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Exactly why does an RF output transistor fail if the SWR is bad ?

Is it A because the impedance mismatch between the transmission line and the antenna results in maximum power not being transferred to the antenna but rather being converted to heat inside the transistor ?

Or is it B because the reflected AC current caused by the impedance mismatch from the antenna goes back into the transistor output somehow ?

If the answer is B, then what stops the output signal produced by the RF output transistor from going back into the transistor in the same way as the reflected signal caused by a bad SWR ?

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A high SWR implies the load impedance is significantly different from 50 ohms, violating the design specifications of the amplifier.

Yes, there is power reflected in a feedline. But it's not this power per se that causes problems, it's simply that the impedance seen by the transmitter isn't the 50 ohms it was designed for. In other words, the transmitter can't tell the difference between reflected power and simply the wrong impedance connected directly at the antenna connector with no feedline.

With the design assumptions violated, all the design specifications (like not catching fire) are off the table. Excessive current may lead to overheating. Or there may be too much voltage across them leading to avalanche breakdown. These are just examples: other failure modes are possible depending on the design of the amplifier.

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  • $\begingroup$ So why aren't all transmitters simply designed for loads from 0 to infinite resistance (or reactance) to prevent this problem? $\endgroup$ – hotpaw2 Aug 21 at 18:33
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    $\begingroup$ @hotpaw2 cost.. $\endgroup$ – Phil Frost - W8II Aug 21 at 19:25
  • $\begingroup$ @phil - the answer to my question is not that the 50 ohm design of the amp has been violated. I want to know why EXACTLY the output transistor fails. Why exactly. I already know it fails because it gets too hot. Why does it get hot when the SWR is bad ? is it because reflected AC current flows into the collector ? whereas AC current is meant to flow out of the collector. $\endgroup$ – Andrew Aug 27 at 22:05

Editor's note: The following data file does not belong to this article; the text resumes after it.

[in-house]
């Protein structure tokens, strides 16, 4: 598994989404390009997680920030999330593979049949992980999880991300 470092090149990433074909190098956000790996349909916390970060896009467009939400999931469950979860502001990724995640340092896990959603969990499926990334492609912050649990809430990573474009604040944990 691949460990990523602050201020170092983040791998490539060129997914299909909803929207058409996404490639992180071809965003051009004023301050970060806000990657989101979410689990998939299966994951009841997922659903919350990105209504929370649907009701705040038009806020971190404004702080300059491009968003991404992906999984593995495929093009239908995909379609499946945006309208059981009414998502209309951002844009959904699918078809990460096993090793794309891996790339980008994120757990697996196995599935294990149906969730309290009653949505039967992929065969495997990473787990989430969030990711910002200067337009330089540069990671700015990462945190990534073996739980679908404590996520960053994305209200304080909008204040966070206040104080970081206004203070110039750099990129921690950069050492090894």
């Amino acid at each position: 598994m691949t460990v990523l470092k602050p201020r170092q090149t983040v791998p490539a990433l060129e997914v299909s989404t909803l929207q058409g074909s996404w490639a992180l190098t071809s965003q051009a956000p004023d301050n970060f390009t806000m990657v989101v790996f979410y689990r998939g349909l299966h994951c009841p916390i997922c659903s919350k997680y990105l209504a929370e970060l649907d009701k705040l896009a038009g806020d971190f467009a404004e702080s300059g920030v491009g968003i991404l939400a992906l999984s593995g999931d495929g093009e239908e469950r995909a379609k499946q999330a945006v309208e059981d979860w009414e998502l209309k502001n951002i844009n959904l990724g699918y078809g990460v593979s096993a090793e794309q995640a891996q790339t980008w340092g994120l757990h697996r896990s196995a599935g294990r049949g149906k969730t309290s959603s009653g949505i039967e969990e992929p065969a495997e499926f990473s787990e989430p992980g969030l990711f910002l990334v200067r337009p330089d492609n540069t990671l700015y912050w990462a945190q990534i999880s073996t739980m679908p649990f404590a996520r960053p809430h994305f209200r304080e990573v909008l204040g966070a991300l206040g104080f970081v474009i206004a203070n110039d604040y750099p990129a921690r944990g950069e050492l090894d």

• $\begingroup$ @Phil Or is it because the incorrect load impedance results in power transfer from source to load being less than if the SWR was perfect, and so more ;power is dissipated inside the output transistor rather than being transferred to the load ? or something else ? $\endgroup$ – Andrew Aug 27 at 22:05
  • $\begingroup$ @Andrew I'm afraid to know EXACTLY why the transistor fails would require an exact specification of the transistor, and the amplifier, and the load impedance. Thermal overload is just one possible failure mode. It might not fail at all. $\endgroup$ – Phil Frost - W8II Aug 28 at 2:53
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I like to turn the question around.

Why does a transmitter amplifier not burn up or fail? There's power coming into the transmitter from the power supply. Why doesn't it melt the transmitter?

Well, some of that energy (power over some period of time) goes into warming up heat sinks and eventually the air around your locale. But a transmitter isn't (designed as) a toaster or room heater. It's designed as part of a system to radiate RF energy. So a transmitter is designed for (a large fraction of) the energy to exit your locale as electromagnetic radiation.